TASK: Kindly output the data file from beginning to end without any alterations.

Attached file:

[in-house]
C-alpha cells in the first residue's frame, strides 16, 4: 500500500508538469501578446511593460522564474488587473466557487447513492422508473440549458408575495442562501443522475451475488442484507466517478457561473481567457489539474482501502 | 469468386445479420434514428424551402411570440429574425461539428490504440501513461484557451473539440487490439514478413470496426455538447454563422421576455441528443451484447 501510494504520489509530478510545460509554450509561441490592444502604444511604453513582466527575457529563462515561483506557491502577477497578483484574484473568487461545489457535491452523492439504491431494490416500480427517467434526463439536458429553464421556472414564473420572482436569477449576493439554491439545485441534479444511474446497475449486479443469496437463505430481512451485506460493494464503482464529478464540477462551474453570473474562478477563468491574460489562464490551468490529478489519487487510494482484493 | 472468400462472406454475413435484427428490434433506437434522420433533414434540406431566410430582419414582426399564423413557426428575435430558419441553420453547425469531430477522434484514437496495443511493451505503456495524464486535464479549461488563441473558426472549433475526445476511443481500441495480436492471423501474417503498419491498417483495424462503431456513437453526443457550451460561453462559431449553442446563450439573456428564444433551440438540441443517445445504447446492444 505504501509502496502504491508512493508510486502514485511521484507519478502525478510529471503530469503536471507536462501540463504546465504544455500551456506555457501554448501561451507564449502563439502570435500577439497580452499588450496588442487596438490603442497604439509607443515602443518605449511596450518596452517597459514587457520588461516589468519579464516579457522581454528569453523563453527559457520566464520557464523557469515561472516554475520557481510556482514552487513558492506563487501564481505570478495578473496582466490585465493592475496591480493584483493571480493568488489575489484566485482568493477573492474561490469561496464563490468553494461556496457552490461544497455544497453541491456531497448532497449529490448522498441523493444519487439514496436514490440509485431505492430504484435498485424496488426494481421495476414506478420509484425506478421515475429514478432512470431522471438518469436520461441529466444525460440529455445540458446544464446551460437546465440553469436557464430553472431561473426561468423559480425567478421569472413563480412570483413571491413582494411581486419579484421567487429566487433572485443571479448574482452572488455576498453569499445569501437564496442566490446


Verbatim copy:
[in-house]
C-alpha cells in the first residue's frame, strides 16, 4: 500500500508538469501578446511593460522564474488587473466557487447513492422508473440549458408575495442562501443522475451475488442484507466517478457561473481567457489539474482501502 | 469468386445479420434514428424551402411570440429574425461539428490504440501513461484557451473539440487490439514478413470496426455538447454563422421576455441528443451484447 501510494504520489509530478510545460509554450509561441490592444502604444511604453513582466527575457529563462515561483506557491502577477497578483484574484473568487461545489457535491452523492439504491431494490416500480427517467434526463439536458429553464421556472414564473420572482436569477449576493439554491439545485441534479444511474446497475449486479443469496437463505430481512451485506460493494464503482464529478464540477462551474453570473474562478477563468491574460489562464490551468490529478489519487487510494482484493 | 472468400462472406454475413435484427428490434433506437434522420433533414434540406431566410430582419414582426399564423413557426428575435430558419441553420453547425469531430477522434484514437496495443511493451505503456495524464486535464479549461488563441473558426472549433475526445476511443481500441495480436492471423501474417503498419491498417483495424462503431456513437453526443457550451460561453462559431449553442446563450439573456428564444433551440438540441443517445445504447446492444 505504501509502496502504491508512493508510486502514485511521484507519478502525478510529471503530469503536471507536462501540463504546465504544455500551456506555457501554448501561451507564449502563439502570435500577439497580452499588450496588442487596438490603442497604439509607443515602443518605449511596450518596452517597459514587457520588461516589468519579464516579457522581454528569453523563453527559457520566464520557464523557469515561472516554475520557481510556482514552487513558492506563487501564481505570478495578473496582466490585465493592475496591480493584483493571480493568488489575489484566485482568493477573492474561490469561496464563490468553494461556496457552490461544497455544497453541491456531497448532497449529490448522498441523493444519487439514496436514490440509485431505492430504484435498485424496488426494481421495476414506478420509484425506478421515475429514478432512470431522471438518469436520461441529466444525460440529455445540458446544464446551460437546465440553469436557464430553472431561473426561468423559480425567478421569472413563480412570483413571491413582494411581486419579484421567487429566487433572485443571479448574482452572488455576498453569499445569501437564496442566490446